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Re: problem writing debugging utility function

  • To: mathgroup at
  • Subject: [mg100273] Re: [mg100248] problem writing debugging utility function
  • From: Leonid Shifrin <lshifr at>
  • Date: Sun, 31 May 2009 06:30:53 -0400 (EDT)
  • References: <>


the way to do it is to use non-standard evaluation. Here is the function
that probably does what you want

In[1] =

SetAttributes[ShowIt, HoldAll];
ShowIt[code_] :=
   Print[ToString[Unevaluated[code]], " = ", y = code];

This will print the variable name, its value, and then return the variable
value itself so that you can use it in your code, just as before - you just
need to "stick" ShowIt in the place where you need to print the info.  The
parameter of the function does not necessarily have to be a variable - you
can wrap it around any piece of code (there could be a few subtleties if
your code also uses non-standard evaluation, but this is rarely the case).
Note that we take care that the code (<code>) is executed only once, so the
case of  side effects (like i++ etc) is handled correctly. Example:

In[2] =
Block[{i, res = Table[0, {5}]},
 For[i = 1, i <= 5, i++,
  res[[i]] = ShowIt[i]];

i = 1
i = 2
i = 3
i = 4
i = 5

Out[2] = {1,2,3,4,5}

 >But it's worth
>noting that this would trivial to solve with a Lisp macro, and despite
>the fantastic expressibility of Mathematica it doesn't seem to have a
>good replacement for macros.

This is just not true. The ShowIt function above *is* a macro, since, due to
the HoldAll attribute, it expands the code before it is run. As another very
simple macro example, consider this:


This macro can be used to avoid an introduciton of auxilliary variable in
when the result is computed somewhere in the middle of the code (by the
<before> piece), but when some other code must be executed (<after> piece),
before the result is returned. Example:

In[3] =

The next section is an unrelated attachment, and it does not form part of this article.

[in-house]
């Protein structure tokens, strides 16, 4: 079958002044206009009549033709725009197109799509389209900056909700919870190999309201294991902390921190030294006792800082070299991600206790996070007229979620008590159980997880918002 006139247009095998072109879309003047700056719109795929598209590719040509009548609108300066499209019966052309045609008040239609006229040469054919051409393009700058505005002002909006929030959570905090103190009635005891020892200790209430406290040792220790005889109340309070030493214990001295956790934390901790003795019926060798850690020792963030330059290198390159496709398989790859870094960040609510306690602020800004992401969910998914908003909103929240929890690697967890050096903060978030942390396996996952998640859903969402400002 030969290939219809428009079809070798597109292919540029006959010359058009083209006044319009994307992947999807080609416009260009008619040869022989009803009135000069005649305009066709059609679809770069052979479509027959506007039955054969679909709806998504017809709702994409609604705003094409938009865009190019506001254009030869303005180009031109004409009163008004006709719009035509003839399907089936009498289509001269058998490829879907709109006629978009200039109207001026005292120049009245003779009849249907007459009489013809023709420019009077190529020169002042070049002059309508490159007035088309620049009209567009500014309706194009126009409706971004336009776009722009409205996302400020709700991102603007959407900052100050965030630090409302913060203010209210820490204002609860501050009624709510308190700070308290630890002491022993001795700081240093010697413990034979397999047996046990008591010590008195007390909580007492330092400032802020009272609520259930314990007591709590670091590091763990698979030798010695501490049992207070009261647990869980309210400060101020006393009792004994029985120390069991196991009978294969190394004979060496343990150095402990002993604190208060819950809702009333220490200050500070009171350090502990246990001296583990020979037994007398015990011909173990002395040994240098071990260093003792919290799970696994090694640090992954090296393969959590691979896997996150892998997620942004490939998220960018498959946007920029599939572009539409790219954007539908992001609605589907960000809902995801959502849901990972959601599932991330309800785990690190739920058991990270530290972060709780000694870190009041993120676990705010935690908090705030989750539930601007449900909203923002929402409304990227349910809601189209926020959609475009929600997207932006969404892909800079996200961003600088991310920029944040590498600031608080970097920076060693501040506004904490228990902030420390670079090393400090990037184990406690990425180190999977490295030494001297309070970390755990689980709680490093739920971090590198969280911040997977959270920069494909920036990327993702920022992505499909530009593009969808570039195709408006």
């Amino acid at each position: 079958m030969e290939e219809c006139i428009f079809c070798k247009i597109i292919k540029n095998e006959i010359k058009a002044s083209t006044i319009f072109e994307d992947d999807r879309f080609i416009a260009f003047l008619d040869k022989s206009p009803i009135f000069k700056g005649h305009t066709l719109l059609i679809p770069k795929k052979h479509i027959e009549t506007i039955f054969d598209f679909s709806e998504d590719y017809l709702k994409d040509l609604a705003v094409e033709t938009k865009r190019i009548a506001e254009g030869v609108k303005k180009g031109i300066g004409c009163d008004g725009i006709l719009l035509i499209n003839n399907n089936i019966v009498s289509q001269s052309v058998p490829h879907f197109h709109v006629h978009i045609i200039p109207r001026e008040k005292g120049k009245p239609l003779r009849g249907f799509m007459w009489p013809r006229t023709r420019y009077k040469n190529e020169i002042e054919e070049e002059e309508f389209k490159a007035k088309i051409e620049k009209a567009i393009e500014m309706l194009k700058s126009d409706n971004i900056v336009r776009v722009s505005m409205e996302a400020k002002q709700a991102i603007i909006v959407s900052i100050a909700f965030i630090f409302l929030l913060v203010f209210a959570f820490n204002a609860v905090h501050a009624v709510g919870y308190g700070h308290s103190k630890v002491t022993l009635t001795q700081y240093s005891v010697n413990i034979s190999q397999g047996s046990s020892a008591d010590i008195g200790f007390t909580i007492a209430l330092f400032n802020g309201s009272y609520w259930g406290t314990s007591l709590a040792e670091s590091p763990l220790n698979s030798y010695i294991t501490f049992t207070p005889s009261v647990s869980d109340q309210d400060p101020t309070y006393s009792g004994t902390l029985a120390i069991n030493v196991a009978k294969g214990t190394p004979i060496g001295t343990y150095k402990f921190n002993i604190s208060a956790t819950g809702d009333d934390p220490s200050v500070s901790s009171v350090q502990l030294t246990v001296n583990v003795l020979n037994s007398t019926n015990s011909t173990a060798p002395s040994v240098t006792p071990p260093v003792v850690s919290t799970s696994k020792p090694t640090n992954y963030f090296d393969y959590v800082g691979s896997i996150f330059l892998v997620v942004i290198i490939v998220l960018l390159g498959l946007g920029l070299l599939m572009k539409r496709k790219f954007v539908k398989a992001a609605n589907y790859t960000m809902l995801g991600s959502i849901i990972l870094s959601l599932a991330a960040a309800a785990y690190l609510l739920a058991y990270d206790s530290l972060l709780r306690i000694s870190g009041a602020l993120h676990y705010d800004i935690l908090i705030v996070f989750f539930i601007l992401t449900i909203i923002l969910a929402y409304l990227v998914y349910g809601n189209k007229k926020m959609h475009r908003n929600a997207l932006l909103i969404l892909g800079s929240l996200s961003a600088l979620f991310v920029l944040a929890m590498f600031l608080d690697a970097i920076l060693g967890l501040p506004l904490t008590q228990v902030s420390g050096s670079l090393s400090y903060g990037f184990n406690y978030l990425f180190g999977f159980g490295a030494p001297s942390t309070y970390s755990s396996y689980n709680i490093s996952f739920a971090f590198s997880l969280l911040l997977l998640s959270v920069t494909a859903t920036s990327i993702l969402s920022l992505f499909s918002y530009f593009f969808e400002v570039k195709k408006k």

i = 0;
withCodeAfter[Print[i], i++]


In[4] = i

Out[4] = 1

The availability of macros in Mathematica is apparent from the fact that all
the code we write is data as well (as can be seen by the FullForm command),
and the availability of non-standard evaluation. This fact is obscured by
the built-in pretty-printer/preprocessor which allows us to use shortcut and
infix notation.

However indeed there are a few reasons that make macros harder to write in

a) Evaluator is more complex, than in Lisp. There are several kinds of
global rules, there are attributes, there are several ways to make
evaluation non-standard, there are built-in rules for system functions that
the user may not be aware of, there is dynamic scoping with Block that is
very powerful but can be easily abused, there are several lexical scoping
constructs (Module, With, Function, SetDelayed, etc) and associated with
them rules for variable collision resolution, etc, etc. It is harder to
"compute" the consequences of the macro expansion, or to get it right in all
cases of intended use.

b) Pattern-matching gets in the way when some portion of the code is
rule-based, since evaluation depends on whether or not some patterns match.

c) This is a consequence of b): when we define a function with restricted
patterns such as f[x_Integer]:=... etc, we effectively introduce a (weak)
which also gets in the way.

d) It requires conscious effort not to use (at all) short-hand and/or infix
notation, which is handy but often hides that the code may expressed as an
expansion of some macro.

I think it will generally be  very nice if macros would find their way into
the mainstream Mathematica programming, but this will probably start to
really pay off for those who  intend to use Mathematica to  build  rather
large/complex systems (or their prototypes).

Best regards,

On Fri, May 29, 2009 at 5:57 PM, dabrowsa at
<dabrowsa at>wrote:

> This matter is pretty unimportant, but perhaps of interest in laying
> out a persistent source confusion for me with Mathematica: evaluation
> control.
> I'm skeptical of the built-in debugger because it seems to crash the
> kernel often, so I do most of my debugging by inserting print
> statements like
>    Print["variableOne = ",variableOne].
> Being extraordinarily lazy I soon thought it might be nice to have a
> little function, say dbgv, which takes a variable or name of a
> variable as an argument, and produces the same result as the print
> statement above.
> At first I assumed this would be easy, since almost every programming
> problem turns out to be pretty easy with Mathematica.  But after an hour
> or so I began to wonder whether it would be possible at all.  I did
> eventually find a solution, a function dbgv such that dbgv[variableOne]
> produces exactly the effect of the print statement, but it's really ugly.
> I'll post it later.
> Granted this is not an important problem since it's not too much
> trouble to just type in the whole print statement.  But it's worth
> noting that this would trivial to solve with a Lisp macro, and despite
> the fantastic expressibility of Mathematica it doesn't seem to have a
> good replacement for macros.  The closest equivalents are $Pre(Read),
> which I used in my solution, but they're not nearly as nice to work with.
> Can anyone think of an elegant solution?

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